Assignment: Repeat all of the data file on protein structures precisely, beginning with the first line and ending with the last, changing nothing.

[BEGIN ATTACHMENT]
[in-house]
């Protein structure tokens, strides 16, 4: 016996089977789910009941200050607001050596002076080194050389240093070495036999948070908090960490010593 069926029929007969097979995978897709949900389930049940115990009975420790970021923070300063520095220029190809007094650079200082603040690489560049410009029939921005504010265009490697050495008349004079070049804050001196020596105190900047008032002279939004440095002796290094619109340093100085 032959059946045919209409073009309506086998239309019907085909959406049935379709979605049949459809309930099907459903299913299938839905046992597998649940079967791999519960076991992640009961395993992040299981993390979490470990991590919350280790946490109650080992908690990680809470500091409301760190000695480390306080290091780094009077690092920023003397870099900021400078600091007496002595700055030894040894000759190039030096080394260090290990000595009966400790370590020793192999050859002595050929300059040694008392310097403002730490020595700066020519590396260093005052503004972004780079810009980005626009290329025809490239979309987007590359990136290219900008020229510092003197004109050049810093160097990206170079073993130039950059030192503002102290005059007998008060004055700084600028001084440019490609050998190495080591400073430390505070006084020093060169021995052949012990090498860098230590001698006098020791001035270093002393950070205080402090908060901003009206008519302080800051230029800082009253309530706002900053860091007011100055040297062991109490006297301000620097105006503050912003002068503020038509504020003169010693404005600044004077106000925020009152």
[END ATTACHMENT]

[in-house]
């Protein structure tokens, strides 16, 4: 016996089977789910009941200050607001050596002076080194050389240093070495036999948070908090960490010593 069926029929007969097979995978897709949900389930049940115990009975420790970021923070300063520095220029190809007094650079200082603040690489560049410009029939921005504010265009490697050495008349004079070049804050001196020596105190900047008032002279939004440095002796290094619109340093100085 032959059946045919209409073009309506086998239309019907085909959406049935379709979605049949459809309930099907459903299913299938839905046992597998649940079967791999519960076991992640009961395993992040299981993390979490470990991590919350280790946490109650080992908690990680809470500091409301760190000695480390306080290091780094009077690092920023003397870099900021400078600091007496002595700055030894040894000759190039030096080394260090290990000595009966400790370590020793192999050859002595050929300059040694008392310097403002730490020595700066020519590396260093005052503004972004780079810009980005626009290329025809490239979309987007590359990136290219900008020229510092003197004109050049810093160097990206170079073993130039950059030192503002102290005059007998008060004055700084600028001084440019490609050998190495080591400073430390505070006084020093060169021995052949012990090498860098230590001698006098020791001035270093002393950070205080402090908060901003009206008519302080800051230029800082009253309530706002900053860091007011100055040297062991109490006297301000620097105006503050912003002068503020038509504020003169010693404005600044004077106000925020009152």